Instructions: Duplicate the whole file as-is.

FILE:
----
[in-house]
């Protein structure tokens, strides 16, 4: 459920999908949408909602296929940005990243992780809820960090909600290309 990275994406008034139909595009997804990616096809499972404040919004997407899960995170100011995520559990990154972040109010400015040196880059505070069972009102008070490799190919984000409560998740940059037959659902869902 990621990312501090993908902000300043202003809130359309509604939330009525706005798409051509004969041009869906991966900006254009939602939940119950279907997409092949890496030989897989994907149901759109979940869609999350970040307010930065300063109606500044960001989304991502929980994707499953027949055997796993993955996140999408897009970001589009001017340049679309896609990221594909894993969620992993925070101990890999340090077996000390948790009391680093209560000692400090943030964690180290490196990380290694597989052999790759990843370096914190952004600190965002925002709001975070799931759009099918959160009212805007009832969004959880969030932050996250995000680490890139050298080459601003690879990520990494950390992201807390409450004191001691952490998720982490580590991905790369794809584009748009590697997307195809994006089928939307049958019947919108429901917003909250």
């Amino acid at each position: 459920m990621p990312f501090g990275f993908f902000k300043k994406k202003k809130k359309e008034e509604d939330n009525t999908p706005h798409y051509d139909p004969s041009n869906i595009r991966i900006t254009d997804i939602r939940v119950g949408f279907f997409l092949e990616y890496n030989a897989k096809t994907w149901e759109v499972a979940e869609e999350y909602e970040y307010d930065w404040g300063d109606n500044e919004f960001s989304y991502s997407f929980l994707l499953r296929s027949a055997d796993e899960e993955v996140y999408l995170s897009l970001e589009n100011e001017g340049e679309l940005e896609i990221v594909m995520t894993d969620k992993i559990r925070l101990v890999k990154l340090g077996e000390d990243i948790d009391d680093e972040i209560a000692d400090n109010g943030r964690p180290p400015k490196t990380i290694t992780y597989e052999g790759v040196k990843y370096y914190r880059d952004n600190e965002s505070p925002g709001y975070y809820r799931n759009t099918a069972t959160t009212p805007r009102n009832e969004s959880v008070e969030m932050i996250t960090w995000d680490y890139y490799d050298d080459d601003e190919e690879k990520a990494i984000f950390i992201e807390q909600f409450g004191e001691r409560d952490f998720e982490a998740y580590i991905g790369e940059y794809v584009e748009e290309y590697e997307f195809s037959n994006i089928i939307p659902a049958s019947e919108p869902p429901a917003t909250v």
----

[in-house]
């Protein structure tokens, strides 16, 4: 459920999908949408909602296929940005990243992780809820960090909600290309 990275994406008034139909595009997804990616096809499972404040919004997407899960995170100011995520559990990154972040109010400015040196880059505070069972009102008070490799190919984000409560998740940059037959659902869902 990621990312501090993908902000300043202003809130359309509604939330009525706005798409051509004969041009869906991966900006254009939602939940119950279907997409092949890496030989897989994907149901759109979940869609999350970040307010930065300063109606500044960001989304991502929980994707499953027949055997796993993955996140999408897009970001589009001017340049679309896609990221594909894993969620992993925070101990890999340090077996000390948790009391680093209560000692400090943030964690180290490196990380290694597989052999790759990843370096914190952004600190965002925002709001975070799931759009099918959160009212805007009832969004959880969030932050996250995000680490890139050298080459601003690879990520990494950390992201807390409450004191001691952490998720982490580590991905790369794809584009748009590697997307195809994006089928939307049958019947919108429901917003909250």
């Amino acid at each position: 459920m990621p990312f501090g990275f993908f902000k300043k994406k202003k809130k359309e008034e509604d939330n009525t999908p706005h798409y051509d139909p004969s041009n869906i595009r991966i900006t254009d997804i939602r939940v119950g949408f279907f997409l092949e990616y890496n030989a897989k096809t994907w149901e759109v499972a979940e869609e999350y909602e970040y307010d930065w404040g300063d109606n500044e919004f960001s989304y991502s997407f929980l994707l499953r296929s027949a055997d796993e899960e993955v996140y999408l995170s897009l970001e589009n100011e001017g340049e679309l940005e896609i990221v594909m995520t894993d969620k992993i559990r925070l101990v890999k990154l340090g077996e000390d990243i948790d009391d680093e972040i209560a000692d400090n109010g943030r964690p180290p400015k490196t990380i290694t992780y597989e052999g790759v040196k990843y370096y914190r880059d952004n600190e965002s505070p925002g709001y975070y809820r799931n759009t099918a069972t959160t009212p805007r009102n009832e969004s959880v008070e969030m932050i996250t960090w995000d680490y890139y490799d050298d080459d601003e190919e690879k990520a990494i984000f950390i992201e807390q909600f409450g004191e001691r409560d952490f998720e982490a998740y580590i991905g790369e940059y794809v584009e748009e290309y590697e997307f195809s037959n994006i089928i939307p659902a049958s019947e919108p869902p429901a917003t909250v």